By Terrence McCoy
By Scott Fishman
By Deirdra Funcheon
By Allie Conti
By New Times Staff
By Ryan Pfeffer
By Deirdra Funcheon
By Kyle Swenson
James FitzGerald, police chief at the time, wrote to the city manager expressing concern:
After having reviewed the dozen or more founded complaints with this Department as well as the report from HRS outlining his work there, I would have serious problems with his re-employment as a City Police Officer. I am attaching copies of these reports for your review.
Considering the high liability risk we would be exposed to under negligent hiring/retention, I cannot recommend same in the best interests of the City. As you will note after reviewing the attached reports, Mr. Barber has physically threatened supervisors who still work for us as well as his supervisor at HRS with the use of deadly force.
(Despite his concerns, FitzGerald rehired Barber, partly because Barber threatened to sue the city for wrongful termination.)
Barber's rehiring, among other things, gave retired Los Angeles Deputy Police Chief Lou Reiter pause for thought. "It is as if Officer Barber were untouchable," Reiter wrote in an expert-witness affidavit, for which he was paid $4000. "There is no indication why such a protective shield would have been provided for Officer Barber. This form of historical neglect can only be described as a conscious decision to avoid any corrective action by supervisors and command personnel of the Riviera Beach Police Department."
Internal-affairs investigator Lt. Larry Kersey interviews witness Hyppolite Monfort under oath, August 22, 1994:
Kersey: The little guy... the officer grabbed ahold of him then?
Monfort: He hold him.
K: And what did he say? Did he tell him he was under arrest?
M: He say, "You under arrest." Then he keep say, he call the officer a monkey. "You is monkey. You is monkey." And he keep calling the officer monkey, monkey, monkey, monkey....
K: Mmm hmm.... Did you see the officer when he struck him at all?
M: Struck him?
K: Yeah, with his fist.
M: Pardon me?
K: Did the officer strike him with his fist?
M: Like punch him, stuff like that?
M: No. Officer doesn't do like that.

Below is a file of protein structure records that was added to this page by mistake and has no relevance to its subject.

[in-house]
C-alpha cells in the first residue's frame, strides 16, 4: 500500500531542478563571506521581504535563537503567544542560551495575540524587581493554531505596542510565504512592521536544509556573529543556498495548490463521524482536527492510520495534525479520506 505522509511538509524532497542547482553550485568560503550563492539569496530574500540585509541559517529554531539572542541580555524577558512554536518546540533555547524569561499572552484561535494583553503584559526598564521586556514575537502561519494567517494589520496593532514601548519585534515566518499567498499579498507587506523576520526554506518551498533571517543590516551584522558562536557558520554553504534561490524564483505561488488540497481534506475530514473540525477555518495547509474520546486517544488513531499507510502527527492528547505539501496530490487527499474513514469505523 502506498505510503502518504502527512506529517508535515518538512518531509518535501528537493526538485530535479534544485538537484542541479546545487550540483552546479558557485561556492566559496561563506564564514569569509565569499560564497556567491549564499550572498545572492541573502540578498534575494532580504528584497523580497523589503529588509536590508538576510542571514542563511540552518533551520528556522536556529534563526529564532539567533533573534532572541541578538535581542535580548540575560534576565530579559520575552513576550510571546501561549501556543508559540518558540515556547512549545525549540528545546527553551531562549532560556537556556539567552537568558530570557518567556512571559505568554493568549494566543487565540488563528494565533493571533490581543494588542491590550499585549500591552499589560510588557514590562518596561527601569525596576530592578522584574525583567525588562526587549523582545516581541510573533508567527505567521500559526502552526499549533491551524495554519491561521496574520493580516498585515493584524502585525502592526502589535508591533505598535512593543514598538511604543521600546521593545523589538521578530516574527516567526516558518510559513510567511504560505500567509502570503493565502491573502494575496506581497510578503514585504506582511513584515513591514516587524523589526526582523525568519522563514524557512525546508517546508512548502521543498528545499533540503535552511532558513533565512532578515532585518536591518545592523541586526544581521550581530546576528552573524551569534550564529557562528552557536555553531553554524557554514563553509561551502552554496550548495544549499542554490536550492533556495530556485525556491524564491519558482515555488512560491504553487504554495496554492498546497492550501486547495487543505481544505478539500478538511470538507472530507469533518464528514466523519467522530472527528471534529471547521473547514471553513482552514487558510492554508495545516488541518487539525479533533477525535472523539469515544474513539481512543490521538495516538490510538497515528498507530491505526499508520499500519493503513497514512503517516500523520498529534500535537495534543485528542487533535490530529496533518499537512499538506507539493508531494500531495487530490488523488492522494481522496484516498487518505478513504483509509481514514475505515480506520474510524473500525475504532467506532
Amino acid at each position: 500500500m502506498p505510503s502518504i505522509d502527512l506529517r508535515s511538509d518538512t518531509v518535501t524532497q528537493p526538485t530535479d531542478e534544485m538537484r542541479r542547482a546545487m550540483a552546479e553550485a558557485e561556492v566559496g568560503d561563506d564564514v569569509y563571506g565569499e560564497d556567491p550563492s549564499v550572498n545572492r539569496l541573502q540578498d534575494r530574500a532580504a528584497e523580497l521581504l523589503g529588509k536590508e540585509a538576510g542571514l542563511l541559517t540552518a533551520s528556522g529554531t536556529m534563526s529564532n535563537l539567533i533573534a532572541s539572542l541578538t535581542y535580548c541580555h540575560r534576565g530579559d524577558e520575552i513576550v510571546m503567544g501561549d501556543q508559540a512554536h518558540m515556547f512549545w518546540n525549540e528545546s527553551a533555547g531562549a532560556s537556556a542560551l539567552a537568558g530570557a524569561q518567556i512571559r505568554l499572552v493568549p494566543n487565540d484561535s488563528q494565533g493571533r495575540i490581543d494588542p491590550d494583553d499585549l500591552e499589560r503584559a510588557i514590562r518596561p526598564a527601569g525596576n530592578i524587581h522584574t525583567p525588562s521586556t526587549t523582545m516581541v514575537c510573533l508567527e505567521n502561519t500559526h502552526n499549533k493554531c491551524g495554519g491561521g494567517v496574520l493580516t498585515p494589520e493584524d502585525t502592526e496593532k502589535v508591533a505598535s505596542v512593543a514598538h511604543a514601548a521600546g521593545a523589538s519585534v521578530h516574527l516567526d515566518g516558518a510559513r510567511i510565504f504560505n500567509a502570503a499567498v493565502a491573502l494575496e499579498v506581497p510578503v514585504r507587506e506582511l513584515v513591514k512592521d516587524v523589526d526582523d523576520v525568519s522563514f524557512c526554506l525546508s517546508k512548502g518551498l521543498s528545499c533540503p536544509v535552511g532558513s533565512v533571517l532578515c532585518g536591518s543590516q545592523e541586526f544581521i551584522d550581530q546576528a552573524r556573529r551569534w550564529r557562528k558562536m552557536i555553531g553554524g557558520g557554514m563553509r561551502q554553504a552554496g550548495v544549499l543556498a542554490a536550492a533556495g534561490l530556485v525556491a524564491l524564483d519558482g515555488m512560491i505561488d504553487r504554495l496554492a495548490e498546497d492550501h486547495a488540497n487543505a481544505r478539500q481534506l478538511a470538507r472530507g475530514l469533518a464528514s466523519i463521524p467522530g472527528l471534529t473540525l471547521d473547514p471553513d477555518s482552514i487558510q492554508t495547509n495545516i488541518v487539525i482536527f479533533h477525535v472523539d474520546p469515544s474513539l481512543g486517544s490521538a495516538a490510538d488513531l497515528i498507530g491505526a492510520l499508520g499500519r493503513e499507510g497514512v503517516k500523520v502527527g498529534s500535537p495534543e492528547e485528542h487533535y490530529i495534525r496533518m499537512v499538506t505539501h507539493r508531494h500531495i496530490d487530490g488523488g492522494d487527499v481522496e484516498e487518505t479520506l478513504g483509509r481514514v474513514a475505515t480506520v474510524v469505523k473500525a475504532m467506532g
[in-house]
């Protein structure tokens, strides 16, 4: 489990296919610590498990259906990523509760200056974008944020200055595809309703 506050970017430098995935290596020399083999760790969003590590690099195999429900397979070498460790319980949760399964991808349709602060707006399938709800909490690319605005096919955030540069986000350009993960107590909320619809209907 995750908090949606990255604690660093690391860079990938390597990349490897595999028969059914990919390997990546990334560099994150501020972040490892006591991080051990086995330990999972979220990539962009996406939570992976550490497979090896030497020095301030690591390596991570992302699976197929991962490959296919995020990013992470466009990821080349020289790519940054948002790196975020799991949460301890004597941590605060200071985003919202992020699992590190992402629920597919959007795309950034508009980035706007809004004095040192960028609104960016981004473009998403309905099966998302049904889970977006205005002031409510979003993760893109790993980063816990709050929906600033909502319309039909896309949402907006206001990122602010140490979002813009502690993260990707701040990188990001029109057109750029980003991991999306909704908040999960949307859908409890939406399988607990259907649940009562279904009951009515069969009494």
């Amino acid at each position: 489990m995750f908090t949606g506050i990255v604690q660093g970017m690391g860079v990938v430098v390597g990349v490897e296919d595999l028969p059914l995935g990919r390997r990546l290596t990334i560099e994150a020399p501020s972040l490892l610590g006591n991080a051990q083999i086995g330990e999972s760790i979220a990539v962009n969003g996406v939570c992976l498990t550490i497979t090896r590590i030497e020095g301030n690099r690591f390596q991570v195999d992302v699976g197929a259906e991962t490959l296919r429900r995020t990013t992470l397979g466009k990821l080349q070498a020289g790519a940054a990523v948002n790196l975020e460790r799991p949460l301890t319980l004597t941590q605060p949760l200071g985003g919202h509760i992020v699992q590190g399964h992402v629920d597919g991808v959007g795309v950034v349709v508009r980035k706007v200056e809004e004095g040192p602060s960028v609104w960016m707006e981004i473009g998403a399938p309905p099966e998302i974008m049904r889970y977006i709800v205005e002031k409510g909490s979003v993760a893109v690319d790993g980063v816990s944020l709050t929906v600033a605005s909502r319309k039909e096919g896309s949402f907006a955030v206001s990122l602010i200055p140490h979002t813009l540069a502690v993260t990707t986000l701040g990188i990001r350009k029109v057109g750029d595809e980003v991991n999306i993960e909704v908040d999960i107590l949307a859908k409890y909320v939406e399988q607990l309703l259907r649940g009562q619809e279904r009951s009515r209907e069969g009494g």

Four years ago on July 30, Hyppolite Monfort, a Haitian immigrant, went to Barney's Junkyard on the outskirts of Riviera Beach. He had been looking for a radiator for a 1980 Toyota Celica.
The problem was that, on at least three previous visits, the junkyard had given Monfort the wrong radiator, one that either was broken or didn't match the car he was fixing. Now Monfort wanted his money back, but a big sign over the counter read "No Refunds." An argument began. Monfort refused to leave without his $60. The junkyard manager called the cops.
Monfort's experience was nothing new. On many occasions Riviera Beach cops had responded to the junkyard to quell similar disputes. In previous incidents the police officers had always removed the customer, explained to him that he could sue the junkyard in small-claims court, and effectively washed their hands of the matter. But something new was about to happen.
Zedrick Barber showed up with another black cop, Alex Freeman. Instead of arresting Monfort, Barber told the junkyard manager he was going to arrest him if he didn't return Monfort's money. "I was sticking up for the little guy," Barber explained later. Other cops had treated the junkyard disputes as purely civil conflicts; Barber thought the junkyard was ripping off its mostly poor, mostly black customers through a classic bait-and-switch scam that fell under state criminal-fraud statutes.
The manager, Richard Whittemore, refused to return the money, and Barber began to handcuff him. As he did so, witnesses say the manager's brother-in-law, Randall Lamore, came from behind the shop counter and started toward Barber. All the while Lamore was spewing invective and racial epithets.
"It's a free country," Lamore told an internal-affairs investigator the next day. "I can say whatever I please. I didn't threaten the officer or anything else. I made the statement that you illiterate monkeys don't know what kind of a lawsuit you're in for."
But the question of whether Lamore threatened Barber is open to interpretation. What the athletic, 220-pound Barber saw at that moment was a scrawny, screaming, 128-pound stranger coming at him. Precisely because of the disparity in their sizes, Barber was alarmed. "I thought he had lost his mind," Barber says. "For all I knew, he had a shotgun up under the counter. I figured he must've had something on his side of the equation that I didn't know about, or he never would have done something like that. It was totally nuts."
Barber took the handcuff from around Whittemore's wrist and proceeded to arrest Lamore for obstruction. "You try to control the situation," Barber explains, citing a law-enforcement adage.
The arrest took Barber and his partner a few minutes. Lamore kicked and floundered, alternately cursing the cops and laughing, witnesses say. Later he would claim that Barber kicked him and "punched me very hard on the left side of my face." But snapshots taken within hours of the arrest don't appear to show any external damage to Lamore's face. Barber, who bench-presses weights upward of 350 pounds, must be a poor boxer.
Or perhaps the punch didn't happen. Two eyewitnesses, including an investigator with the public defender's office, say it never did. The investigator, like Monfort, happened to be at the junkyard trying to return a faulty radiator.